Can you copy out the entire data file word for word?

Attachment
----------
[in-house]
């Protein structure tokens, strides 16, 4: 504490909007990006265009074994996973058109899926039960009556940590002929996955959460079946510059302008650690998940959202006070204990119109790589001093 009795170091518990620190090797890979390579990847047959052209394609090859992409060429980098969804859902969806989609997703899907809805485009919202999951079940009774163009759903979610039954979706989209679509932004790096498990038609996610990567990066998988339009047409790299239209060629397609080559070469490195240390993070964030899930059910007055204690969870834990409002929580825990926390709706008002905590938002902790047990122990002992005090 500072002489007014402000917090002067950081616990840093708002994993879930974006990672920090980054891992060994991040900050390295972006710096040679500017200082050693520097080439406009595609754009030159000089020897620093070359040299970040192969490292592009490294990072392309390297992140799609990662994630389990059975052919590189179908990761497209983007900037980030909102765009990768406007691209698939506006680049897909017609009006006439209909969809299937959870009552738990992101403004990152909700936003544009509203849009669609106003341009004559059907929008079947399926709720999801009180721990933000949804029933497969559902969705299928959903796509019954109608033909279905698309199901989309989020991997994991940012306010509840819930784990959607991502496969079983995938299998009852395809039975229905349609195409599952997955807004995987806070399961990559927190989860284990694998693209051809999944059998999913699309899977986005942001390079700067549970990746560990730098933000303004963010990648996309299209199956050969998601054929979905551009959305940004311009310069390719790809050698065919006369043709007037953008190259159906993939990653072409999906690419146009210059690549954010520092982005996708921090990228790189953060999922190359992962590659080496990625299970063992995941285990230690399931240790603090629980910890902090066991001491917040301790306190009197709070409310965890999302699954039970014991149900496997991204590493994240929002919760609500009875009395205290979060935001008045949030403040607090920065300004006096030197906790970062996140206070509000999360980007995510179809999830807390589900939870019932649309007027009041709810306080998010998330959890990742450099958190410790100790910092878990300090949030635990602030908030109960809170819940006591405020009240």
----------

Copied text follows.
[in-house]
């Protein structure tokens, strides 16, 4: 504490909007990006265009074994996973058109899926039960009556940590002929996955959460079946510059302008650690998940959202006070204990119109790589001093 009795170091518990620190090797890979390579990847047959052209394609090859992409060429980098969804859902969806989609997703899907809805485009919202999951079940009774163009759903979610039954979706989209679509932004790096498990038609996610990567990066998988339009047409790299239209060629397609080559070469490195240390993070964030899930059910007055204690969870834990409002929580825990926390709706008002905590938002902790047990122990002992005090 500072002489007014402000917090002067950081616990840093708002994993879930974006990672920090980054891992060994991040900050390295972006710096040679500017200082050693520097080439406009595609754009030159000089020897620093070359040299970040192969490292592009490294990072392309390297992140799609990662994630389990059975052919590189179908990761497209983007900037980030909102765009990768406007691209698939506006680049897909017609009006006439209909969809299937959870009552738990992101403004990152909700936003544009509203849009669609106003341009004559059907929008079947399926709720999801009180721990933000949804029933497969559902969705299928959903796509019954109608033909279905698309199901989309989020991997994991940012306010509840819930784990959607991502496969079983995938299998009852395809039975229905349609195409599952997955807004995987806070399961990559927190989860284990694998693209051809999944059998999913699309899977986005942001390079700067549970990746560990730098933000303004963010990648996309299209199956050969998601054929979905551009959305940004311009310069390719790809050698065919006369043709007037953008190259159906993939990653072409999906690419146009210059690549954010520092982005996708921090990228790189953060999922190359992962590659080496990625299970063992995941285990230690399931240790603090629980910890902090066991001491917040301790306190009197709070409310965890999302699954039970014991149900496997991204590493994240929002919760609500009875009395205290979060935001008045949030403040607090920065300004006096030197906790970062996140206070509000999360980007995510179809999830807390589900939870019932649309007027009041709810306080998010998330959890990742450099958190410790100790910092878990300090949030635990602030908030109960809170819940006591405020009240």